SHULMANThere's hundreds of organizations and we just don't remember them and it's important that we do especially right now. As they're closed, there's lots of their employees that need help. And it's a problem and going to continue to be a continuing problem, because I think a lot of people see the big institutions and say, ah, they're open again. But it's the small ones that are going to have a lot of problems, and, you know, just even marketing themselves when they can do things.
NNAMDIElliot Ferguson, this pandemic hit the region just as we were gearing up for the annual cherry blossom festival, which of course was mostly canceled. Many other hallmark summer events have also been canceled including the Pride Parade and the Fourth of July Parade. Do you envision a scenario where any of the street festivals or annual events that we've come to expect in D.C. during the summer months can take place this year?
FERGUSONKojo, probably not this year, and at least until a vaccine is found. I'm optimistic. You know, we're really focusing on 2021, because as you mentioned and Steve mentioned those events, you know, the jazz festival, the sporting events, you know, the cherry blossom festival, that really starts the beginning of the tourism season in Washington. And the economic impact of the cherry blossom festival is enormous. You know, they do an amazing job with so many different things and activities that folks can enjoy.
FERGUSONSo, you know, we envision and we hope that by 2021, you know, as we look at what the CDC and others are saying in terms of a vaccine that we'll be able to regain some of the momentum we had especially in 2021. But right now it's going to be important that we look at ways in which we can exist in an environment whereas we have to limit the number of people that are being able to gather.
FERGUSONAnd it's going to be really an opportunity for us to be more creative and to still give individuals an opportunity to enjoy the things in which they come to Washington for. You know, as Steve referenced, what Cultural Tourism does with Passport D.C. is something that only happens in the world in Washington D.C. And there is a lot of international momentum for an event like that and we want to be able to get back on track with marketing those things to the global community.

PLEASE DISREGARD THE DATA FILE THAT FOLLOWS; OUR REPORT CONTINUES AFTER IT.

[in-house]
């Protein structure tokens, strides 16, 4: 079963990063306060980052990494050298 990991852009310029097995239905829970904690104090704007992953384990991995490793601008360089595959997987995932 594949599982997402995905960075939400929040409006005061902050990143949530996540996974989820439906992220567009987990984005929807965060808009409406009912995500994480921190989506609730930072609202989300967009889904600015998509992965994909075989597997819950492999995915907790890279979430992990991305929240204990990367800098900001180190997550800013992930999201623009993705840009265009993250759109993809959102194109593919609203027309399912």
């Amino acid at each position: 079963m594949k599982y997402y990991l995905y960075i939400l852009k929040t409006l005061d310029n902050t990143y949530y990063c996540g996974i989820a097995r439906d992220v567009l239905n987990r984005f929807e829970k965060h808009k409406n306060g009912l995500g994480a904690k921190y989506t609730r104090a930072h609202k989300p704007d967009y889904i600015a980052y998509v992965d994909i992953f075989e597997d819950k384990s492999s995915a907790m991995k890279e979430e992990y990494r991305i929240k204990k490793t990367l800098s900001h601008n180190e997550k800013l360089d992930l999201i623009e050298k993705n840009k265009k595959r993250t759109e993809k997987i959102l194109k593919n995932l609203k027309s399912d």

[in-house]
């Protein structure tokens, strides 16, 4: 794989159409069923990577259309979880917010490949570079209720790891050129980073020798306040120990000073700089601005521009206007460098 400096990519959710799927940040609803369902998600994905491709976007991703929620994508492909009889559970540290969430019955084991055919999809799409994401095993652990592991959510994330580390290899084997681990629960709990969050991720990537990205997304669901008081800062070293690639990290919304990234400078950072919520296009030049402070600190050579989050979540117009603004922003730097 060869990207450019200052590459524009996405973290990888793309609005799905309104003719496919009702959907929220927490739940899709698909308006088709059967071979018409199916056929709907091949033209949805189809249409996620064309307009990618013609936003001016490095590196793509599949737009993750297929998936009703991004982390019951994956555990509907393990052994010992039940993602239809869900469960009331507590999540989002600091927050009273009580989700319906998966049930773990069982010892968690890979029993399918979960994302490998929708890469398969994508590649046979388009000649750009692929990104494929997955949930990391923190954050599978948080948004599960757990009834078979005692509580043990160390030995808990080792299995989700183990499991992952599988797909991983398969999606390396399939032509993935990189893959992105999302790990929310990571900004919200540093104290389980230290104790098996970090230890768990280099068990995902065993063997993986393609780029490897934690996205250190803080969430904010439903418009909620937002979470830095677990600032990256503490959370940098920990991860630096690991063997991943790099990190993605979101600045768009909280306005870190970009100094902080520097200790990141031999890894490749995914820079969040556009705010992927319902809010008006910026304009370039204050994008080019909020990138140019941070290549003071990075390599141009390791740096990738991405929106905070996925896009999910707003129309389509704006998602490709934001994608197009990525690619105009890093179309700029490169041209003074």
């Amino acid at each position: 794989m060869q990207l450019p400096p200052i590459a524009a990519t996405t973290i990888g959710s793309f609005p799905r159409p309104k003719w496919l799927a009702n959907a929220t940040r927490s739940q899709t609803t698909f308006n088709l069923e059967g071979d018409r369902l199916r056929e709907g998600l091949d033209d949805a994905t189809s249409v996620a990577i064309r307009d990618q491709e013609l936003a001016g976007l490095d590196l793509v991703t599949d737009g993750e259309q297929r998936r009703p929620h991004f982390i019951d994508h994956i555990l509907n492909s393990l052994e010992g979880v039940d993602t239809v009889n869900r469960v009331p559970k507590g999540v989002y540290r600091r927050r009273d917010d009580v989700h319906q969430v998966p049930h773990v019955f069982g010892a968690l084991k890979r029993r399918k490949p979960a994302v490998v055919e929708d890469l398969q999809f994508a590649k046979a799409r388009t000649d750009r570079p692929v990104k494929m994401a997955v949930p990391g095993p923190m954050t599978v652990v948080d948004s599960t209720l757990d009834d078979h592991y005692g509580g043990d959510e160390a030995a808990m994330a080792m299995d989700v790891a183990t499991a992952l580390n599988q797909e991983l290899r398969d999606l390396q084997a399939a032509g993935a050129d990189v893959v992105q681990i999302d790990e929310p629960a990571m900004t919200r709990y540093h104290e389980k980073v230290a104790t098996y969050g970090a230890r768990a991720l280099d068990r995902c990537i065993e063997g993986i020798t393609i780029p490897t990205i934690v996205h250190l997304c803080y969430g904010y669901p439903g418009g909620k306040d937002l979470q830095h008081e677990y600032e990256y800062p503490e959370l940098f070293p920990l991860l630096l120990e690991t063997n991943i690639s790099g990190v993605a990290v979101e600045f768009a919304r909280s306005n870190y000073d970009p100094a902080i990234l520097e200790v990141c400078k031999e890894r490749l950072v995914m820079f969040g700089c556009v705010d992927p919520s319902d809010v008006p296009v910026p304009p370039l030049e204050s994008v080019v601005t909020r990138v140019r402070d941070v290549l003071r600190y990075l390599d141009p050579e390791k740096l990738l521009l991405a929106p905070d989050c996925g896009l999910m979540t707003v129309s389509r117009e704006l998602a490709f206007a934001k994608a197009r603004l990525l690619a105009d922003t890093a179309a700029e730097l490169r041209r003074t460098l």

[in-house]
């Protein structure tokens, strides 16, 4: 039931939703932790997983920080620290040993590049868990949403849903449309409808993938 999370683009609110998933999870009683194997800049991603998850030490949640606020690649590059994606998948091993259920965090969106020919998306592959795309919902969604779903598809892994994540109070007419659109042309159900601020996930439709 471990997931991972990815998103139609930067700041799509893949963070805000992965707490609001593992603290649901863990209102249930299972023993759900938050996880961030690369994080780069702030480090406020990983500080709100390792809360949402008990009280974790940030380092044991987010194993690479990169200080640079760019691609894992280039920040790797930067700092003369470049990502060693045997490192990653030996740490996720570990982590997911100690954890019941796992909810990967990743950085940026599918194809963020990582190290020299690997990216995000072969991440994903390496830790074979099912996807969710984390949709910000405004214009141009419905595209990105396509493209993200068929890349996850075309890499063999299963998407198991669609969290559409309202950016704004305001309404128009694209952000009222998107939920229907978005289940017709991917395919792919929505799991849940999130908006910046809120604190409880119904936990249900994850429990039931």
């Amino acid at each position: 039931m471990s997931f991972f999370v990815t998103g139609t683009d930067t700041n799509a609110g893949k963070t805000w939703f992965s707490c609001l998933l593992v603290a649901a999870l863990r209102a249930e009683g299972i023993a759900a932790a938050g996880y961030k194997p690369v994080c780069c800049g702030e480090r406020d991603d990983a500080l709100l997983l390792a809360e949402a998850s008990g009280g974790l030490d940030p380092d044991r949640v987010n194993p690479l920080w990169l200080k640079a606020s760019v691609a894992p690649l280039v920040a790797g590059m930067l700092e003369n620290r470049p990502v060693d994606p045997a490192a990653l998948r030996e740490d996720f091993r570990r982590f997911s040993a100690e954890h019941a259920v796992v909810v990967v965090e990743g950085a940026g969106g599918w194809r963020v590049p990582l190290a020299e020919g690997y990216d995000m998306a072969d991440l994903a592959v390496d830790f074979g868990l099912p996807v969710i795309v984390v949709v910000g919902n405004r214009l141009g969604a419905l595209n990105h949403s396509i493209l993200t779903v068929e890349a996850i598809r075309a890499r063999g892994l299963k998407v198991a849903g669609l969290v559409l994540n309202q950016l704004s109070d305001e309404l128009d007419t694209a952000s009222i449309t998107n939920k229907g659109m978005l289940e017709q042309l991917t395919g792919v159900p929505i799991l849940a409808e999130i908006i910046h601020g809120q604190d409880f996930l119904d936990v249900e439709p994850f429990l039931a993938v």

NNAMDISpeaking of creativity what are you doing to keep tourists interested in all of the different attractions in the District?
FERGUSONYeah. The key thing for us right now and again, we are very fortunate. You know one of the things that we have on our website would be the 100 free things to see and do in Washington. You know, we're already getting calls from individuals that want to get on the road and travel, because their states are reopening and they're assuming that we're in the same level. And we're catching up. But, you know, the one thing that we're saying to individuals is that one hotels. There are hotel rooms available right now. Two coming and enjoying nightlife -- excuse me. Enjoying outdoor activities and the monuments and memorials are things in which you can still do and use the proper precautions.
FERGUSONBut as we're looking towards the future, we're really working with all facets of our industry to determine exactly what and how individuals can enjoy the city. You know, the Smithsonian, for example, we know that the African American Museum as well as the Holocaust Museum, which is not a part of the Smithsonian require time tickets to get in. And we're welcoming and communicating that something like that makes a lot of sense.
FERGUSONSo that we don't have a significant number of people coming to the city and because of social distancing requirements having to stand outside for significant amounts of time. The benefit for us is to perhaps they'll be able to enjoy other things and other parts of the city that maybe were not on their radar. And that's what we're focusing on such as things that are happening in Anacostia and other areas of the city that are really more vibrant than perhaps they were 5 to 10 years ago.
NNAMDISame question to you, Steven Shulman, what are you doing to keep tourists interested in different attractions in the District?
SHULMANWell, we have the D.C. Neighborhood Heritage Trails in 17 neighborhoods.